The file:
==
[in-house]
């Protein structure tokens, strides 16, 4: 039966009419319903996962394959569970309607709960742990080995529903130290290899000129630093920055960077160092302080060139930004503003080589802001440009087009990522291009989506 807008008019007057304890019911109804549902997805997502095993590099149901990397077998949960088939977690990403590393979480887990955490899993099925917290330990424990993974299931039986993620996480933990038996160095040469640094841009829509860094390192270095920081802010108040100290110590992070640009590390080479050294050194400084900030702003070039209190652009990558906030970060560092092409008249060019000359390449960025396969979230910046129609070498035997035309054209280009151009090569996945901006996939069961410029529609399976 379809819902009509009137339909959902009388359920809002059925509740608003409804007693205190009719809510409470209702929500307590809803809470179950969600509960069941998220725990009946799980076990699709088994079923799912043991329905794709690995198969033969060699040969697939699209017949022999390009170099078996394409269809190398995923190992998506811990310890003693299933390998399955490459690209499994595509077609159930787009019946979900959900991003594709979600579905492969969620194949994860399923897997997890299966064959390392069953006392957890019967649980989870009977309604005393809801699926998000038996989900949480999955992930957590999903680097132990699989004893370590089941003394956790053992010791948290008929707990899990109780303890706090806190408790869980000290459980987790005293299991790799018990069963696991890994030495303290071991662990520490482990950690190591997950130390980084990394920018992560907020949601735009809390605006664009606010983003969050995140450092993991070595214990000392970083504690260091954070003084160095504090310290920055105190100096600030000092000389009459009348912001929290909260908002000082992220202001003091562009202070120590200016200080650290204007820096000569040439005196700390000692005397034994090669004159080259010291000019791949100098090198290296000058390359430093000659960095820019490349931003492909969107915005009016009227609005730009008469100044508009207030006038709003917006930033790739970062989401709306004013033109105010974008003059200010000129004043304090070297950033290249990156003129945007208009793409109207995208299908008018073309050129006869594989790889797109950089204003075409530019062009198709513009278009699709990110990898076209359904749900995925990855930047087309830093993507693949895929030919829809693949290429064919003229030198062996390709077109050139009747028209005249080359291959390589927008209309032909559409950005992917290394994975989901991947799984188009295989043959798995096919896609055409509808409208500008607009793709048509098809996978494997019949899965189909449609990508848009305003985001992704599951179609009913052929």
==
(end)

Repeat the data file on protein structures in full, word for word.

[in-house]
């Protein structure tokens, strides 16, 4: 039966009419319903996962394959569970309607709960742990080995529903130290290899000129630093920055960077160092302080060139930004503003080589802001440009087009990522291009989506 807008008019007057304890019911109804549902997805997502095993590099149901990397077998949960088939977690990403590393979480887990955490899993099925917290330990424990993974299931039986993620996480933990038996160095040469640094841009829509860094390192270095920081802010108040100290110590992070640009590390080479050294050194400084900030702003070039209190652009990558906030970060560092092409008249060019000359390449960025396969979230910046129609070498035997035309054209280009151009090569996945901006996939069961410029529609399976 379809819902009509009137339909959902009388359920809002059925509740608003409804007693205190009719809510409470209702929500307590809803809470179950969600509960069941998220725990009946799980076990699709088994079923799912043991329905794709690995198969033969060699040969697939699209017949022999390009170099078996394409269809190398995923190992998506811990310890003693299933390998399955490459690209499994595509077609159930787009019946979900959900991003594709979600579905492969969620194949994860399923897997997890299966064959390392069953006392957890019967649980989870009977309604005393809801699926998000038996989900949480999955992930957590999903680097132990699989004893370590089941003394956790053992010791948290008929707990899990109780303890706090806190408790869980000290459980987790005293299991790799018990069963696991890994030495303290071991662990520490482990950690190591997950130390980084990394920018992560907020949601735009809390605006664009606010983003969050995140450092993991070595214990000392970083504690260091954070003084160095504090310290920055105190100096600030000092000389009459009348912001929290909260908002000082992220202001003091562009202070120590200016200080650290204007820096000569040439005196700390000692005397034994090669004159080259010291000019791949100098090198290296000058390359430093000659960095820019490349931003492909969107915005009016009227609005730009008469100044508009207030006038709003917006930033790739970062989401709306004013033109105010974008003059200010000129004043304090070297950033290249990156003129945007208009793409109207995208299908008018073309050129006869594989790889797109950089204003075409530019062009198709513009278009699709990110990898076209359904749900995925990855930047087309830093993507693949895929030919829809693949290429064919003229030198062996390709077109050139009747028209005249080359291959390589927008209309032909559409950005992917290394994975989901991947799984188009295989043959798995096919896609055409509808409208500008607009793709048509098809996978494997019949899965189909449609990508848009305003985001992704599951179609009913052929």